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Demand your rights to post-16

Many good secondary schools are being denied the opportunity of providing a sixth-form education for pupils, writes Sir Cyril Taylor

Currently only about three- quarters of English 17 and 18-year-olds are in full-time education or training. This compares unfavourably with our major competitors such as France and Germany, where the stay-on rate is more than 90 per cent. If we are to match this level of participation, we need more than 200,000 extra places for post-16 education. Just over half of our maintained secondaries have post-16 education, providing about a fifth of the total number of places, with the balance being provided by sixth-form colleges, further education colleges, apprenticeships, fee-charging independent schools and work-based learning.

The Tomlinson report has quite rightly called for better vocational education. There is neither an adequate number of places nor quality of provision for vocational students. There is also a concern that many gifted children, especially those in comprehensives, do not receive the attention they deserve. Only 19,000 18-year-olds in this country achieve three As at A-level - equivalent to just over 3 per cent of the total number of 600,000 18-year-olds. More than two-thirds of these students are educated in either grammar or independent schools. These schools only account for 13 per cent of places for 11 to 16-year-olds but 25 per cent of enrolment at post-16.

Few comprehensive students achieve the grades necessary at A-level to gain entry to the better universities.

What can we do to resolve these issues? One way is to increase provision in schools. Last summer, as part of the five-year strategy to improve education, the Government announced that any high-performing English secondary could apply to add post-16 education with a general presumption in favour of approval. This was welcome news to the 1,300English secondary schools without post-16 provision, but sadly the policy does not seem to have been accepted by some local education auth-orities and local offices of the Learning and Skills Council.

The Arden school in Solihull is a high-performing specialist language college for 11 to 16-year-olds with 91 per cent of its pupils achieving five good grades at GCSE. It recently applied to give A-level courses in languages in consortium with the neighbouring Heart of England Business and Enterprise school, which has post-16 provision. The application was turned down by the local LSC, in clear conflict with new government policy. Anne Green, headteacher of the Arden school, says: "My children have a right to choose school-based education in the state sector. This is currently not available in Solihull. As a result, many of my parents are having to pay for their children to attend private schools."

There are some parts of the country where a more constructive attitude is taken by the local education planners towards expanding post-16 education particularly by forming partnerships of schools, sixth-form colleges, FE colleges and sector skill organisations. Lincolnshire is such an authority.

Dr Cheryle Berry, director of education, has divided the county up into 20 consortia. For example, four specialist schools in Grantham with no previous post-16 facility are now offering post-16 courses in conjunction with the local FE college, with the Central Technology College taking responsibility for all science teaching.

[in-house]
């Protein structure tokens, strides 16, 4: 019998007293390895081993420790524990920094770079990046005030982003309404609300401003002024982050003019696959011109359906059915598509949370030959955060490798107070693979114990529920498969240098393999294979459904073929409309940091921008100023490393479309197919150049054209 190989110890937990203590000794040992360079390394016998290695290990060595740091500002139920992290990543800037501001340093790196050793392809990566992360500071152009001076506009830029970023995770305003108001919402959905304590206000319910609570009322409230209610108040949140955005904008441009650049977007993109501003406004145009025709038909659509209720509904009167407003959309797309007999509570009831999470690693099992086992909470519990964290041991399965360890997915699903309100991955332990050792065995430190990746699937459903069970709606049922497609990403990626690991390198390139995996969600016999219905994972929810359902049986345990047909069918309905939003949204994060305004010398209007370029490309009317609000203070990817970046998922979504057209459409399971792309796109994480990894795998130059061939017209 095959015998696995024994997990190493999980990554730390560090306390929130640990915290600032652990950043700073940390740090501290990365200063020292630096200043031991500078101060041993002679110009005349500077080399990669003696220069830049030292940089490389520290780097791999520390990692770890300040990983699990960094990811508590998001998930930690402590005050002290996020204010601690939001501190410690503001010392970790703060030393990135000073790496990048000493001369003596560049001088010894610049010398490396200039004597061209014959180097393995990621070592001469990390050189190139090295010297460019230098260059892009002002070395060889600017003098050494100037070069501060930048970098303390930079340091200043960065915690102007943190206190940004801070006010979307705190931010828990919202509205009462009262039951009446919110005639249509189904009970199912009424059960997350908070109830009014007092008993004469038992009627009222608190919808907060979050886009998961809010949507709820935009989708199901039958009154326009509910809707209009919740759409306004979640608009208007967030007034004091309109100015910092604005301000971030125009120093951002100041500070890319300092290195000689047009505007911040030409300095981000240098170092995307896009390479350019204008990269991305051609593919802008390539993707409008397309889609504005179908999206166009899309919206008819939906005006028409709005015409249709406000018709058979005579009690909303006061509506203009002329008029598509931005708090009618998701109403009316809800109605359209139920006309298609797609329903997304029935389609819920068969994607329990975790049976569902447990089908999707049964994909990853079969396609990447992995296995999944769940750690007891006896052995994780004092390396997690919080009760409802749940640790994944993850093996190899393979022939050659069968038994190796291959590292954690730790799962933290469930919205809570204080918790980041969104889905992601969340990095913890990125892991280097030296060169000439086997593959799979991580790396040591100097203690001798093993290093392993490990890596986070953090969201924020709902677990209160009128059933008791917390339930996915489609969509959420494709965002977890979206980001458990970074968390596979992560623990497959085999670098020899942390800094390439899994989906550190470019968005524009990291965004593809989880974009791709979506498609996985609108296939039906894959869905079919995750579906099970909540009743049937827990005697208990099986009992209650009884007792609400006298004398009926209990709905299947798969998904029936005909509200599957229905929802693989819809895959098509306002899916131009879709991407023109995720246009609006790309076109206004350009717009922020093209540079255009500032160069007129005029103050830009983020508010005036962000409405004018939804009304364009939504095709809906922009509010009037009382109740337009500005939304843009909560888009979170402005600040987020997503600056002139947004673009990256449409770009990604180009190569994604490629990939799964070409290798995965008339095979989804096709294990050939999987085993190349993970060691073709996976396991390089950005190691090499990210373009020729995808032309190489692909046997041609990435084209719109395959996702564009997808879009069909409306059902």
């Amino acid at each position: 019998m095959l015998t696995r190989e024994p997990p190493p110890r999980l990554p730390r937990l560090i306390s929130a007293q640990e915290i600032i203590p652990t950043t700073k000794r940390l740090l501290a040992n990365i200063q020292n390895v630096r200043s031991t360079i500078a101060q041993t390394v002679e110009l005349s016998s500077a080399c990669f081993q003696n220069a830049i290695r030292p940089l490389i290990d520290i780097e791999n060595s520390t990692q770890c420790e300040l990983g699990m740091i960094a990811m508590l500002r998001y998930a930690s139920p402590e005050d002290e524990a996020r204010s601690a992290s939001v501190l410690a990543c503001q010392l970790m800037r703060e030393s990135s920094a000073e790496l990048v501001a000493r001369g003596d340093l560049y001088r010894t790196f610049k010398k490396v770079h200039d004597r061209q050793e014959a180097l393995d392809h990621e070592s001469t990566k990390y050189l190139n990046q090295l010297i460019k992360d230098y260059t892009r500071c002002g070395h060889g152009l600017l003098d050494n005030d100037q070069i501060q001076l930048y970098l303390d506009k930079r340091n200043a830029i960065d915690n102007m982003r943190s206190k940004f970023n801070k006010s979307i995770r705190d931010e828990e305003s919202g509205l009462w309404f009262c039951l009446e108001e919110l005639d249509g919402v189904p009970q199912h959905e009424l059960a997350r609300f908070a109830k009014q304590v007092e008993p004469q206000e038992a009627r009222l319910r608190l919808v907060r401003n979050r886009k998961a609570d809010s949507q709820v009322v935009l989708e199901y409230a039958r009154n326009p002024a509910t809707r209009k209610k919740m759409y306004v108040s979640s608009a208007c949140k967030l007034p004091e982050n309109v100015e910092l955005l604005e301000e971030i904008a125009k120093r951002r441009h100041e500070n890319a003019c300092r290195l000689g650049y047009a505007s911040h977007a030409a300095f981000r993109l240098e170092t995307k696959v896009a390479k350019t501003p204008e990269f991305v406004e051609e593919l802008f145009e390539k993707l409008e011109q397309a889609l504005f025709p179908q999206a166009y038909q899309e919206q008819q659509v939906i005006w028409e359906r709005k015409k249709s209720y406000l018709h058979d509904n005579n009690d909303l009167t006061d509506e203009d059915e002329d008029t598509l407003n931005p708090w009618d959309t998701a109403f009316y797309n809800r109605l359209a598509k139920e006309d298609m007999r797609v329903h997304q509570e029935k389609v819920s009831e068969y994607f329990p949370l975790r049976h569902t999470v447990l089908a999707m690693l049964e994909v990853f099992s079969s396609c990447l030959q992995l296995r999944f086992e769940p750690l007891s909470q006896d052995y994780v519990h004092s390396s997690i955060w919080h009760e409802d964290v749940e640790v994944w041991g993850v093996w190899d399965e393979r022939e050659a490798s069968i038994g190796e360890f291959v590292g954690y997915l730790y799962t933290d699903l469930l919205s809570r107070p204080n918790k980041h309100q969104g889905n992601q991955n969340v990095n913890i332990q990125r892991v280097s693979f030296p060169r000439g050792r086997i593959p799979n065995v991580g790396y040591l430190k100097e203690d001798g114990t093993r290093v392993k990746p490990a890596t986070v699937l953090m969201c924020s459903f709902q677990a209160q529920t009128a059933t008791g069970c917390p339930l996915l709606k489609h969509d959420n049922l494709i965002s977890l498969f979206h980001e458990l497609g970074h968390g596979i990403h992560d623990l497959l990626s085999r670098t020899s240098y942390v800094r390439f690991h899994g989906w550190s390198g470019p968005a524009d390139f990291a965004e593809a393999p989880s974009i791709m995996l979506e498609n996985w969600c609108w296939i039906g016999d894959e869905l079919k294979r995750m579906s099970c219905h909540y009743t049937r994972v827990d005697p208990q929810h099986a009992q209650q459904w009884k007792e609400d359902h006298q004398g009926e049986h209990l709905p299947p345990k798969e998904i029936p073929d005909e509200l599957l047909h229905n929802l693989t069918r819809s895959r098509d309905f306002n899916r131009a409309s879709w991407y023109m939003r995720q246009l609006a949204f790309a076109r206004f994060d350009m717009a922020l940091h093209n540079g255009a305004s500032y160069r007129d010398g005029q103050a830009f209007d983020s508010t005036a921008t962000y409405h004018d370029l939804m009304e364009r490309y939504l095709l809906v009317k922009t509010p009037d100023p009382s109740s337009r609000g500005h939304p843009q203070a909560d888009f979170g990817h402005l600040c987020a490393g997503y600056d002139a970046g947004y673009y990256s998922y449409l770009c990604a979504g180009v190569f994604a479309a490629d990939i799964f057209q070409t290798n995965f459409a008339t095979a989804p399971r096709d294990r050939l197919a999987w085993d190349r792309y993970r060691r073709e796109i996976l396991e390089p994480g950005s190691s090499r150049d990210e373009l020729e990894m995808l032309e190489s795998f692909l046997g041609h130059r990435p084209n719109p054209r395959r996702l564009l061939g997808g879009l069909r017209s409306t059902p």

Dr Berry says: "The richness of the curriculum available through these partnerships ensures that the young people of Lincolnshire will be able to study for the career opportunities which are so vital in a rural authority."

Similarly in Trowbridge, Wiltshire, the three specialist secondary schools have a joint sixth form and offer a wide variety of high-quality courses.

Surely decision-makers in the LSCs should accept there should be a choice of post-16 provision. Some 16-year-olds will do better with the greater pastoral care provided by schools, especially as so many FE and sixth-form colleges are now large institutions with thousands of students. Schools seeking to improve performance will enjoy greater support from parents if they offer post-16 provision since they know that better teachers are often attracted to schools with sixth forms because of the appeal of teaching A-level courses.

It should be made clear that good 11-16 schools have an absolute right to offer post-16 provision. The role of LSCs only concerns the implementation of such plans. The Specialist Schools Trust will be happy to advise schools wishing to add post-16 provision.

There are, of course, funding issues. FE colleges still receive about 15 per cent less on a per capita basis than schools do, but the gap is narrowing. There will need to be agreed per-course tariffs if students are to take courses in different institutions.

Co-operation and collaboration should be the watchwords, since there will be plenty of students for every institution. If the Tomlinson proposals on better vocational courses are to be implemented successfully, schools, sixth-form colleges, FE colleges, employers and sector-skill organisations will need to collaborate.

It is extremely expensive to provide the equipment necessary to teach the skills required for vocational courses such as those needed in the construction industry. Similarly, both the Cisco Systems and Oracle academies, which provide advanced, practical ICT skills to post-16 students, need dedicated computer provision. Only some employers are qualified or willing to offer apprenticeships.

By involving all the players, both educational institutions and employers, we will be able to promote a wide choice of high-quality academic and vocational post-16 education.

Sir Cyril Taylor is chair of the Specialist Schools Trust

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